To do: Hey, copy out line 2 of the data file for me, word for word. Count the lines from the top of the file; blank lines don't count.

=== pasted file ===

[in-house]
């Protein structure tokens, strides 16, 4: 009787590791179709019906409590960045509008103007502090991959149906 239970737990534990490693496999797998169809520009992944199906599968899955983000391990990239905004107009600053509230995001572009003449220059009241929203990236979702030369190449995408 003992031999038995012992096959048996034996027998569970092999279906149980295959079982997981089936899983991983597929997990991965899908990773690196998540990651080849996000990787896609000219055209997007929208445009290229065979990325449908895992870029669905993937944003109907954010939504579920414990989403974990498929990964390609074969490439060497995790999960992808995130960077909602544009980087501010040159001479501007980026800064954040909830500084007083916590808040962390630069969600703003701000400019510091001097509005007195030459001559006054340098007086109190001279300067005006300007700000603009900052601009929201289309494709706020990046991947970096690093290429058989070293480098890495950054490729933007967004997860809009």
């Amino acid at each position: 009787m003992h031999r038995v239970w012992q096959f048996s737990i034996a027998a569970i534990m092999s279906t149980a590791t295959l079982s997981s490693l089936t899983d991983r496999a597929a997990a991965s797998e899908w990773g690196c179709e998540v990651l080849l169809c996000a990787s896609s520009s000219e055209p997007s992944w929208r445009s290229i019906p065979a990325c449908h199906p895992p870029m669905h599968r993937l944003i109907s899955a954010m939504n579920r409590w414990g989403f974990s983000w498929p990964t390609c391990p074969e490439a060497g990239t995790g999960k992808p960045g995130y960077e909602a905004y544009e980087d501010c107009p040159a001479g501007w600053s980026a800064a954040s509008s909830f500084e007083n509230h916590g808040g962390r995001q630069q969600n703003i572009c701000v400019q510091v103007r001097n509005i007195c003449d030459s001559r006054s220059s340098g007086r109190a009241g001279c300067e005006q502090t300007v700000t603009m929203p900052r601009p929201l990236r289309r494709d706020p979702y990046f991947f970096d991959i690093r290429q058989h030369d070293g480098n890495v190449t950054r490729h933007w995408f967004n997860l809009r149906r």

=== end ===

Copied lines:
């Protein structure tokens, strides 16, 4: 009787590791179709019906409590960045509008103007502090991959149906 239970737990534990490693496999797998169809520009992944199906599968899955983000391990990239905004107009600053509230995001572009003449220059009241929203990236979702030369190449995408 003992031999038995012992096959048996034996027998569970092999279906149980295959079982997981089936899983991983597929997990991965899908990773690196998540990651080849996000990787896609000219055209997007929208445009290229065979990325449908895992870029669905993937944003109907954010939504579920414990989403974990498929990964390609074969490439060497995790999960992808995130960077909602544009980087501010040159001479501007980026800064954040909830500084007083916590808040962390630069969600703003701000400019510091001097509005007195030459001559006054340098007086109190001279300067005006300007700000603009900052601009929201289309494709706020990046991947970096690093290429058989070293480098890495950054490729933007967004997860809009």